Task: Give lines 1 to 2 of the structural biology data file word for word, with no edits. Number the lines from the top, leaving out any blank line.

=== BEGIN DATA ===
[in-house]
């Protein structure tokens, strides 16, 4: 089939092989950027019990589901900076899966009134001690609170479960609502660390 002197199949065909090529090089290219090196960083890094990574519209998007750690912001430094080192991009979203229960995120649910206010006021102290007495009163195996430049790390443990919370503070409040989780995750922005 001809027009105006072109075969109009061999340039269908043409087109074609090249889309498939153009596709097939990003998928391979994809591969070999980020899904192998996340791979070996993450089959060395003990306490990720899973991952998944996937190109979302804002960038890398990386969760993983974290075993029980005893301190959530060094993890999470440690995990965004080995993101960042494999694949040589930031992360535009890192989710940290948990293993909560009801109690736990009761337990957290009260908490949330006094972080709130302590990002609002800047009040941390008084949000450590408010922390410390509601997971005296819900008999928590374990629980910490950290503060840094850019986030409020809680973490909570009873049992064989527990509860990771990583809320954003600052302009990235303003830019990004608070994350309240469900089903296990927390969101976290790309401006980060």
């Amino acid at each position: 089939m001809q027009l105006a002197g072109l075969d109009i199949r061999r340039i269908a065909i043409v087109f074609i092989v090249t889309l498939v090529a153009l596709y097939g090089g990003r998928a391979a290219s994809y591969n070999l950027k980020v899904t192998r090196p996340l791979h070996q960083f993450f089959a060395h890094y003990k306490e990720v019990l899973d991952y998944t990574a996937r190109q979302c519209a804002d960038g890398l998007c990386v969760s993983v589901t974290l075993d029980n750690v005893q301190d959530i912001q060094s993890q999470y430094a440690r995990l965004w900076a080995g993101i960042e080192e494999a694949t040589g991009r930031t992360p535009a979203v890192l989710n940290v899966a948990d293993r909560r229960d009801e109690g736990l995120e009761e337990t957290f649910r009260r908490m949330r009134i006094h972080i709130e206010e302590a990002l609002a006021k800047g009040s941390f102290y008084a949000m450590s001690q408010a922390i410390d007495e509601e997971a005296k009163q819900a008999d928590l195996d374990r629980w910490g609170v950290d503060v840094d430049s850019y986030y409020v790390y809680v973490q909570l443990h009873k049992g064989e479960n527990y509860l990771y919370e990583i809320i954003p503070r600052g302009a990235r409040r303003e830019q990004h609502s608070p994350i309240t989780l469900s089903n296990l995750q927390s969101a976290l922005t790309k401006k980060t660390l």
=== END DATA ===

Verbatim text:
[in-house]
């Protein structure tokens, strides 16, 4: 089939092989950027019990589901900076899966009134001690609170479960609502660390 002197199949065909090529090089290219090196960083890094990574519209998007750690912001430094080192991009979203229960995120649910206010006021102290007495009163195996430049790390443990919370503070409040989780995750922005 001809027009105006072109075969109009061999340039269908043409087109074609090249889309498939153009596709097939990003998928391979994809591969070999980020899904192998996340791979070996993450089959060395003990306490990720899973991952998944996937190109979302804002960038890398990386969760993983974290075993029980005893301190959530060094993890999470440690995990965004080995993101960042494999694949040589930031992360535009890192989710940290948990293993909560009801109690736990009761337990957290009260908490949330006094972080709130302590990002609002800047009040941390008084949000450590408010922390410390509601997971005296819900008999928590374990629980910490950290503060840094850019986030409020809680973490909570009873049992064989527990509860990771990583809320954003600052302009990235303003830019990004608070994350309240469900089903296990927390969101976290790309401006980060």